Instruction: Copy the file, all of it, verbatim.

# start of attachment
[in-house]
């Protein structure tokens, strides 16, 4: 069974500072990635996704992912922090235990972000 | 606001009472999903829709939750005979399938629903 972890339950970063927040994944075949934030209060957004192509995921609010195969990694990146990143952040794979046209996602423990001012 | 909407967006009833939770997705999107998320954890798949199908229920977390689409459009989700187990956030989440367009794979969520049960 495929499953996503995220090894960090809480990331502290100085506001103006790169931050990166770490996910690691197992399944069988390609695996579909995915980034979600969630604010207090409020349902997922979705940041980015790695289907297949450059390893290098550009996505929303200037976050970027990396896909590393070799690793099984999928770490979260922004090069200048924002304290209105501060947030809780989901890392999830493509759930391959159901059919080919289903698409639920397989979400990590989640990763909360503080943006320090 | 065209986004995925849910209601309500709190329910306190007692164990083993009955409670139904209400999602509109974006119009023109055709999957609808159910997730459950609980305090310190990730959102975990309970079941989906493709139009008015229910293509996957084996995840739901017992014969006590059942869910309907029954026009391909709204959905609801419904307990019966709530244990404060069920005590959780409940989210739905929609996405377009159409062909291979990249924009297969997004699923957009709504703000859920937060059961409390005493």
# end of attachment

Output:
[in-house]
């Protein structure tokens, strides 16, 4: 069974500072990635996704992912922090235990972000 | 606001009472999903829709939750005979399938629903 972890339950970063927040994944075949934030209060957004192509995921609010195969990694990146990143952040794979046209996602423990001012 | 909407967006009833939770997705999107998320954890798949199908229920977390689409459009989700187990956030989440367009794979969520049960 495929499953996503995220090894960090809480990331502290100085506001103006790169931050990166770490996910690691197992399944069988390609695996579909995915980034979600969630604010207090409020349902997922979705940041980015790695289907297949450059390893290098550009996505929303200037976050970027990396896909590393070799690793099984999928770490979260922004090069200048924002304290209105501060947030809780989901890392999830493509759930391959159901059919080919289903698409639920397989979400990590989640990763909360503080943006320090 | 065209986004995925849910209601309500709190329910306190007692164990083993009955409670139904209400999602509109974006119009023109055709999957609808159910997730459950609980305090310190990730959102975990309970079941989906493709139009008015229910293509996957084996995840739901017992014969006590059942869910309907029954026009391909709204959905609801419904307990019966709530244990404060069920005590959780409940989210739905929609996405377009159409062909291979990249924009297969997004699923957009709504703000859920937060059961409390005493």